A financial road map will guide you along the way to achieving four percent net to sales, but only if you follow the directions. And, just like any road trip, it makes sense for your passengers (i.e., your managers) to study the map and act as navigators to keep you on track. Everybody involved needs the desire to go in the same direction or else the trip will be a disaster. Furthermore, it’s easy to get distracted and lose direction. Day-to-day obligations in a dealership can cause you to lose focus and veer off track, away from your destination, which is four percent net to sales or 30 percent net-to-gross.

Are your managers just along for the ride or are they active participants?

Managers who are not given road maps (or precise directions) to the four percent net to sales destination are likely to be challenged and frustrated and waste time traveling to points unknown. If your managers are typical, they will believe that all they have to worry about to make a profit is sell, and they will spend all their time focusing on more sales. Don’t get me wrong, selling more is great, but that is not the total answer. If your managers do not understand how much they spend to make a sale, then they are going from New York to Los Angeles by way of Miami. It just doesn’t make sense and they need a road map that they can understand.

If your sales meetings are all about sell, sell, sell and your managers are convinced that a 15,000-piece mailer will solve all their problems, then they do not understand what it takes to improve the bottom line. Unless your dealership is a rarity and has the perfect equation (the right location, franchise, etc.), then it is not possible to sell your way to four percent. Period. It requires a road map that your managers can understand, appreciate and participate in, along with sales. Once you understand the map, it takes less work and stress to get to four percent on sales by working it from the expenses, grosses and process, than trying to sell your way there.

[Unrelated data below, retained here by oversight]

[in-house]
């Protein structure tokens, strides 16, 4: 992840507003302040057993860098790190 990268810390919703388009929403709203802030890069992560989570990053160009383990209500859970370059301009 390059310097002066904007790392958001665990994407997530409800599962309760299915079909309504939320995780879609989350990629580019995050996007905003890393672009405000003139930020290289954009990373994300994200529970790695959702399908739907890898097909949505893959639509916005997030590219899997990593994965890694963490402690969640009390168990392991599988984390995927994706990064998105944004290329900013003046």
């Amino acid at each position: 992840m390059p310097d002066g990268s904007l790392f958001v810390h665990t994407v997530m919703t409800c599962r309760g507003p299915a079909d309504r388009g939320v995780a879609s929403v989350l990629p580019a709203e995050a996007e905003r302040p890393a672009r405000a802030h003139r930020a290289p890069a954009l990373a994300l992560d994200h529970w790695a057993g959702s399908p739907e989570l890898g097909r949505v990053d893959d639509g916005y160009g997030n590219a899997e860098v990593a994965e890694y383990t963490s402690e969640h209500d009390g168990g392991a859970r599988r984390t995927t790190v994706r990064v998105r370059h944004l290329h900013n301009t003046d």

These profit maps have names—forecasts and pro formas. Managers who study numbers or have a pro forma have an idea about what to pay attention to. Even better is when mangers build their own pro forma, take authorship in the numbers, believe in the goal and see how it benefits their wallet. This is not just reading performance numbers from group averages or benchmarks from other states. Usually they are only the best of the worst and the worst of the best! Although taking a lead from the better performance of other dealers can often provide insight, it’s not wise to target the $700 F&I benchmark from a current, live average when we know much better numbers are commonly achieved.

How do you explain how to map out directions with a pro forma? Using a coach to promote attention to the numbers and the need of urgency for action about the process provides encouragement and dissolves the challenge. Develop goals through a pro forma, map them out and train managers to navigate. That’s the key. Strategize with your managers and hold them accountable for the trip you expect them to take. Challenge them and review their progress each and every month. You will produce improved process through analysis. Track your managers’ processes, and follow up to ensure the processes are executed.

Plan your work and work your plan. Remember, when you review your team’s progress and learn that they are 500 miles or three percent net-to-sales off-course, then you’ve given them the wrong map, you haven’t taught them to read it properly, or you haven’t expected them to follow it to begin with.

Vol. 9, Issue 5

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